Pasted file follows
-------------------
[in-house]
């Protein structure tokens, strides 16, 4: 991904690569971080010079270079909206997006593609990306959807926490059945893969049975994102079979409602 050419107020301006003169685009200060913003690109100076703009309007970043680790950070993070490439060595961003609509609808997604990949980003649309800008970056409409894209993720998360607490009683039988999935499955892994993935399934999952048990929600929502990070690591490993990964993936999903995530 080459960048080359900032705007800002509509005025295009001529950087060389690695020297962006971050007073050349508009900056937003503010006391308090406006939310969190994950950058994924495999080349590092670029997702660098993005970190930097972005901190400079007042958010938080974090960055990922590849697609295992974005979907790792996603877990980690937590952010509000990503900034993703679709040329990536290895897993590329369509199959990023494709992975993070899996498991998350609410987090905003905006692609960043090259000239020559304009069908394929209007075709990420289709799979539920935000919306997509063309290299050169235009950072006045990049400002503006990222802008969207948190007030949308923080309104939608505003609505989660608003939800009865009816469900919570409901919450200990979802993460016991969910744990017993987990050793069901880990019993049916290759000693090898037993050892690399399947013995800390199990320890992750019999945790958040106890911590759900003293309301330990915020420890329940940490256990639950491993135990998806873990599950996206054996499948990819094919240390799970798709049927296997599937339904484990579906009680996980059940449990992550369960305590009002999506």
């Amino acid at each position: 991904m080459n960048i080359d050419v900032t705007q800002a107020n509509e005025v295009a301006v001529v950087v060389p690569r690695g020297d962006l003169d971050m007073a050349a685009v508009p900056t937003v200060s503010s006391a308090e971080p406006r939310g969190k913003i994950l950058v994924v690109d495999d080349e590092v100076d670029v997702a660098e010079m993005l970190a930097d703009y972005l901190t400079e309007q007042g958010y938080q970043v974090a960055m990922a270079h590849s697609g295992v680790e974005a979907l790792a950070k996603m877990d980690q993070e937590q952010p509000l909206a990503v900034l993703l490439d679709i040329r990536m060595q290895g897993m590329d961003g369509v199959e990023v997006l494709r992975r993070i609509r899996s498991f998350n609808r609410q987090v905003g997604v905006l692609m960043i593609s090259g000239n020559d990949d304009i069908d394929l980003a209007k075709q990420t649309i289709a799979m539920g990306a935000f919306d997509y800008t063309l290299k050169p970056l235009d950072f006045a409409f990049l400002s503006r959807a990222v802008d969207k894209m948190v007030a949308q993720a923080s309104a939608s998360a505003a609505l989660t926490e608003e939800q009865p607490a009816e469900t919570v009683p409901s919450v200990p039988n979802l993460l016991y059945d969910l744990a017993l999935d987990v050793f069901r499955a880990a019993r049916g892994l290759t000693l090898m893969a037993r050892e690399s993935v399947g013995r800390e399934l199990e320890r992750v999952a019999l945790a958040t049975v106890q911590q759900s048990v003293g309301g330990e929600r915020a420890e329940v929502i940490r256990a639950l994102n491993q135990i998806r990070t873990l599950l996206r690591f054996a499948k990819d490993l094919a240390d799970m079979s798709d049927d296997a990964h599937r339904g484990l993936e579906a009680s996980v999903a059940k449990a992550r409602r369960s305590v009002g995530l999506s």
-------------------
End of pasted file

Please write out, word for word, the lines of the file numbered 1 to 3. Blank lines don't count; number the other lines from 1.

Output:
[in-house]
């Protein structure tokens, strides 16, 4: 991904690569971080010079270079909206997006593609990306959807926490059945893969049975994102079979409602 050419107020301006003169685009200060913003690109100076703009309007970043680790950070993070490439060595961003609509609808997604990949980003649309800008970056409409894209993720998360607490009683039988999935499955892994993935399934999952048990929600929502990070690591490993990964993936999903995530 080459960048080359900032705007800002509509005025295009001529950087060389690695020297962006971050007073050349508009900056937003503010006391308090406006939310969190994950950058994924495999080349590092670029997702660098993005970190930097972005901190400079007042958010938080974090960055990922590849697609295992974005979907790792996603877990980690937590952010509000990503900034993703679709040329990536290895897993590329369509199959990023494709992975993070899996498991998350609410987090905003905006692609960043090259000239020559304009069908394929209007075709990420289709799979539920935000919306997509063309290299050169235009950072006045990049400002503006990222802008969207948190007030949308923080309104939608505003609505989660608003939800009865009816469900919570409901919450200990979802993460016991969910744990017993987990050793069901880990019993049916290759000693090898037993050892690399399947013995800390199990320890992750019999945790958040106890911590759900003293309301330990915020420890329940940490256990639950491993135990998806873990599950996206054996499948990819094919240390799970798709049927296997599937339904484990579906009680996980059940449990992550369960305590009002999506």
């Amino acid at each position: 991904m080459n960048i080359d050419v900032t705007q800002a107020n509509e005025v295009a301006v001529v950087v060389p690569r690695g020297d962006l003169d971050m007073a050349a685009v508009p900056t937003v200060s503010s006391a308090e971080p406006r939310g969190k913003i994950l950058v994924v690109d495999d080349e590092v100076d670029v997702a660098e010079m993005l970190a930097d703009y972005l901190t400079e309007q007042g958010y938080q970043v974090a960055m990922a270079h590849s697609g295992v680790e974005a979907l790792a950070k996603m877990d980690q993070e937590q952010p509000l909206a990503v900034l993703l490439d679709i040329r990536m060595q290895g897993m590329d961003g369509v199959e990023v997006l494709r992975r993070i609509r899996s498991f998350n609808r609410q987090v905003g997604v905006l692609m960043i593609s090259g000239n020559d990949d304009i069908d394929l980003a209007k075709q990420t649309i289709a799979m539920g990306a935000f919306d997509y800008t063309l290299k050169p970056l235009d950072f006045a409409f990049l400002s503006r959807a990222v802008d969207k894209m948190v007030a949308q993720a923080s309104a939608s998360a505003a609505l989660t926490e608003e939800q009865p607490a009816e469900t919570v009683p409901s919450v200990p039988n979802l993460l016991y059945d969910l744990a017993l999935d987990v050793f069901r499955a880990a019993r049916g892994l290759t000693l090898m893969a037993r050892e690399s993935v399947g013995r800390e399934l199990e320890r992750v999952a019999l945790a958040t049975v106890q911590q759900s048990v003293g309301g330990e929600r915020a420890e329940v929502i940490r256990a639950l994102n491993q135990i998806r990070t873990l599950l996206r690591f054996a499948k990819d490993l094919a240390d799970m079979s798709d049927d296997a990964h599937r339904g484990l993936e579906a009680s996980v999903a059940k449990a992550r409602r369960s305590v009002g995530l999506s």